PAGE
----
Kay Wheeler Moore

Welcome to my blog

Hello. . .

The Newfangled Country Gardener is for anyone who has a garden, would like to have a garden, or who simply enjoys eating the garden-fresh way. I don't claim to be an expert; in this blog I'm simply sharing some of the experiences my husband and I have in preparing food that is home-grown.

About the author

Kay Wheeler Moore is the author of a new cookbook, Way Back in the Country Garden, that features six generations of recipes that call for ingredients that are fresh from the garden. With home gardening surging in popularity as frugal people become more resourceful, this recipe collection and the stories that accompany it ideally will inspire others to cook the garden-fresh way and to preserve their own family food stories as well. The stories in this book center around the Three Red-Haired Miller Girls (Kay's mother and aunts) who grew up in Delta County, TX, with their own backyard garden so lavish that they felt as though they were royalty after their Mama wielded her kitchen magic on all that was homegrown. Introduced in Kay's previous book, Way Back in the Country, the lively Miller Girls again draw readers into their growing-up world, in which a stringent economic era--not unlike today's tight times--saw people turn to the earth to put food on the table for their loved ones. The rollicking yarns (all with recipes attached) have love, family, and faith as common denominators and show how food evocatively bonds us to our life experiences.

Wednesday, May 30, 2012

Peach sandwich: who knew the peach could be so clever?

What a cool little dinner! While others were grilling their hearts out during the weekend just past, we grilled a little, too—on a nonstick grill pan (we dined outdoors, however—on our new front porch). Those peaches from our trees found their way into a zany dish, Country Ham-and-Peach Panini.

In yesterday’s blog I mentioned more try-outs were down the road for the peach recipes I discovered in the newest Southern Living designed to help us further adore those jewels of the South. The panini (without ciabatta bread on hand I simply used some whole grain slices) features slices of ham and cheese with the trimmings of Dijon mustard, black pepper, and honey. I spread the exterior o the bread slices with olive oil and tossed the entire assembled sandwich onto my stovetop pan. Within minutes we were just in heaven as Hubby sat in his new front-porch rocker and I in my swing and had our dinner as we watched Memorial Day wind to a close in the cool of the evening.

The peaches softened as they grilled. Combined with the honey they were a sweet balance-off against the salty ham and mustard. Who knew the peach could find itself in such a clever presentation? 

Country Ham-and-Peach Panini

8 ciabatta bread slices (or any firm white bread)
4 teaspoons coarse-grained Dijon mustard
freshly ground pepper
4 (1-ounce) fontina cheese slices
4 ounces thinly sliced country ham, prosciutto, or Serrano ham (I used low-sodium ham from the deli)
2 medium peaches (abut 3/4 pound) unpeeled and sliced (I went a little overboard and used 4 peaches, peeled and diced finely)
4 teaspoons honey (optional)
1 tablespoon extra virgin olive oil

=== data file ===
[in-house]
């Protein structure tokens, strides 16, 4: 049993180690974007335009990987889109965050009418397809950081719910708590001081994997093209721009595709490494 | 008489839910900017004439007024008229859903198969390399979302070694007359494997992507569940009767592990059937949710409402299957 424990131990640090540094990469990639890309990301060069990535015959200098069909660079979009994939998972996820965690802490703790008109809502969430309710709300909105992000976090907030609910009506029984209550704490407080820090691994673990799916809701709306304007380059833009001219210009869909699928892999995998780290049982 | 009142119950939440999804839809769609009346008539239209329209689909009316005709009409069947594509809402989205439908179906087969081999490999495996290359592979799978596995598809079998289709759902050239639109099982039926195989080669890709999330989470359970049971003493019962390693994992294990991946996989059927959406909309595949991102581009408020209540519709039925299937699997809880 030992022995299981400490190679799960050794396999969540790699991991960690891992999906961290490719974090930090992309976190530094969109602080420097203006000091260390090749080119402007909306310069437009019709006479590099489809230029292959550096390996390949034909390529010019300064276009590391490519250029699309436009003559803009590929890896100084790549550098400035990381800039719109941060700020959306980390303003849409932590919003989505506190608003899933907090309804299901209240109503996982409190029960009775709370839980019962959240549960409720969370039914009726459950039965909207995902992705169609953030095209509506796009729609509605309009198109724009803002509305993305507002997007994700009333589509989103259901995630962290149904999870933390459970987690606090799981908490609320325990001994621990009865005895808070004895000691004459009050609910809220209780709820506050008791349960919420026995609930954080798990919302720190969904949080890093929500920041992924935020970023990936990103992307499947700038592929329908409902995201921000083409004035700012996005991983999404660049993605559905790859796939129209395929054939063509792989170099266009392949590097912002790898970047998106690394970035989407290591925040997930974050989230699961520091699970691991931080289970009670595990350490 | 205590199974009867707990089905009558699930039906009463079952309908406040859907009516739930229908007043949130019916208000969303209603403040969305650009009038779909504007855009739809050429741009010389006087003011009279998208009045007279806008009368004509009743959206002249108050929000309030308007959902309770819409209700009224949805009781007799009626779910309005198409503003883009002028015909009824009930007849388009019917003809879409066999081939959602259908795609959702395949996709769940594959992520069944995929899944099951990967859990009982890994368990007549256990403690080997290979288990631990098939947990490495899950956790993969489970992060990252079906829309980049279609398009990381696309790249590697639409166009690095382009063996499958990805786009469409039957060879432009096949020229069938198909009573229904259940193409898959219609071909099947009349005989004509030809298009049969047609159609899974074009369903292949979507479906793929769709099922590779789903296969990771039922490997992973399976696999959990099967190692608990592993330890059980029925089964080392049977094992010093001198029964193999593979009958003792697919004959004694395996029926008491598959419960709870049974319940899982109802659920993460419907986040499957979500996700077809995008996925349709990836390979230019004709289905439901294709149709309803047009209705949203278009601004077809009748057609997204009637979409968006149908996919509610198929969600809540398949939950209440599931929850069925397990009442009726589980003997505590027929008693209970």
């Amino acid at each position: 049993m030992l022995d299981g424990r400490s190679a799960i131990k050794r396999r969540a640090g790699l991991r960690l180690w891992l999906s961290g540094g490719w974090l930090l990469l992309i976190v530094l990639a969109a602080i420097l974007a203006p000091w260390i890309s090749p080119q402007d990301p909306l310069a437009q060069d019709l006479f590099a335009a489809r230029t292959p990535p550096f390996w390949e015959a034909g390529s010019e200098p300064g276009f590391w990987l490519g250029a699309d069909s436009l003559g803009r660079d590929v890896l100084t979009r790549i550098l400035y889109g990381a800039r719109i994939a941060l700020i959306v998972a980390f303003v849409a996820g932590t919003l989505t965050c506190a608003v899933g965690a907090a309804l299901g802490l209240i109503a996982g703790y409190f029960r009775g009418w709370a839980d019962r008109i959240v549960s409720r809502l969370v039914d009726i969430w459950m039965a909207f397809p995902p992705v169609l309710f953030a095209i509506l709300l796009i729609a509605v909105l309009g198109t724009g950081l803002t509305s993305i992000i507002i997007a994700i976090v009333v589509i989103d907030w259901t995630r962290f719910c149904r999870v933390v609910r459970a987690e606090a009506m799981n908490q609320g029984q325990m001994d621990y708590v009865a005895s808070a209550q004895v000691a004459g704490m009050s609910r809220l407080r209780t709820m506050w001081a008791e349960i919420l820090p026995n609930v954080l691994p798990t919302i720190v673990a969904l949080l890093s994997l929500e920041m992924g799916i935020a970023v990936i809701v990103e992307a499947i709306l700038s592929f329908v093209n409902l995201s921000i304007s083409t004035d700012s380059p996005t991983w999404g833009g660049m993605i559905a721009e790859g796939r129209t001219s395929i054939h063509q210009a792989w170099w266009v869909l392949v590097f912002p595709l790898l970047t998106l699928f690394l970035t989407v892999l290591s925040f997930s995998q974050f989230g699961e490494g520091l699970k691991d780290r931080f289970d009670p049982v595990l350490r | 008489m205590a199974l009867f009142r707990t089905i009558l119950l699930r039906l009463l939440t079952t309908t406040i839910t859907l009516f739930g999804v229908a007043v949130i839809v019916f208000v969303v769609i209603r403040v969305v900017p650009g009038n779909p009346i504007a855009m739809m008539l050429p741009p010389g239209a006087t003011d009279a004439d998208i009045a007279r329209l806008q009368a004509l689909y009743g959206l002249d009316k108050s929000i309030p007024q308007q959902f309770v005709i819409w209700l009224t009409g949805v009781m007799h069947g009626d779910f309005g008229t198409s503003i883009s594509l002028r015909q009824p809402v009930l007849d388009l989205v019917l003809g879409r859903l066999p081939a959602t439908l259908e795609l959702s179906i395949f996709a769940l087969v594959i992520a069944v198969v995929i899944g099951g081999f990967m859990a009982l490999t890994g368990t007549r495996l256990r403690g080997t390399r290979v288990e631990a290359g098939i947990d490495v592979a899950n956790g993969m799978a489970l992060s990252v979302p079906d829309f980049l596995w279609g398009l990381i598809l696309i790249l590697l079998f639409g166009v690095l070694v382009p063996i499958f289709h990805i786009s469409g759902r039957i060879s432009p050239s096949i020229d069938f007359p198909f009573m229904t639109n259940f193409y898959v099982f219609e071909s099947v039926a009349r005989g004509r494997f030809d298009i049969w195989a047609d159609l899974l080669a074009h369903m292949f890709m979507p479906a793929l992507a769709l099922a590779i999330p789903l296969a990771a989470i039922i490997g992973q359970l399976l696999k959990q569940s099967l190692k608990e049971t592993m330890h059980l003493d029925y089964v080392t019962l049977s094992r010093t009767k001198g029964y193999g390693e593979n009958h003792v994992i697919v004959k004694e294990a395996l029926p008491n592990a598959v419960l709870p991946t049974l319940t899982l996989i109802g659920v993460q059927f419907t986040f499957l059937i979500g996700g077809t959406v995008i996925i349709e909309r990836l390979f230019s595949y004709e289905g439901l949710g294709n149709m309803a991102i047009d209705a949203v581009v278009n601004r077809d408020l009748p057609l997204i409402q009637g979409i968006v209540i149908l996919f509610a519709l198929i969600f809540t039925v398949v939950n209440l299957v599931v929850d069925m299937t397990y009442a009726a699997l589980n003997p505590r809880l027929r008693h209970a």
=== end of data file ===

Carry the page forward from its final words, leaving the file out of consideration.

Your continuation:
Spread each of 4 bread slices with 1 teaspoon mustard. Sprinkle with desired amount of freshly ground pepper. Layer with cheese, ham, peaches, and if desired, honey. Top with remaining bread slices. Press together gently. Brush sandwiches with olive oil. Cook sandwiches, in batches, in a preheated panini press 3 to 4 minutes or until golden brown and cheese is melted. (Or use a preheated nonstick grill pan and cook sandwiches over medium heat 3 to 4 minutes on each side.) Serve immediately. Makes 4 sandwiches (I cut mine in half). (Source: Southern Living June 2012)

Tuesday, May 29, 2012

Crepelike, fruity pancakes just peachy for our holiday morning

These actually turned out more like crepes than pancakes, but Hubby loved them—said the lightness (and thinness) of them made consumption seem less guilt-inducing than if he were ingesting a big ole thick flapjack.

Besides, tasting the flavorful chunks of peaches contained in the slim cake was easier that way.

This was our Memorial Day holiday morning breakfast—Sweet Peach Pancakes, inspired by a paen to peaches in the brand-new Southern Living issue. (Plenty of other gotta-try peach inspirations besides this one were contained therein. Expect to hear about them in future blogs.) This one contained a mixture of soft-wheat flour and cornmeal for the batter.

The peaches are hitting us so fast in our backyard orchard, I can hardly hatch up ideas fast enough. We’ve gifted sackloads of spare peaches to several friends, but the orange glow out my window from all those beautiful orbs still dangling from peach-tree branches is almost blinding. Beautiful peach crop this year!

Sweet Peach Pancakes

3/4 cup all-purpose soft-wheat flour
3/4 cup plain yellow cornmeal
2 tablespoons sugar
1/2 teaspoon baking powder
1/2 teaspoon baking soda
1/2 teaspoon salt (or salt substitute)
1 1/4 cups buttermilk
2 large eggs (or 1/2 cup egg substitute)
2 tablespoons unsalted butter, melted
butter for skillet or griddle 
canola oil for skillet or riddle 
3 medium peaches (about 1/4 pound) unpeeled and cut into 10 thin wedges (or 2 medium peaches, diced, may be substituted)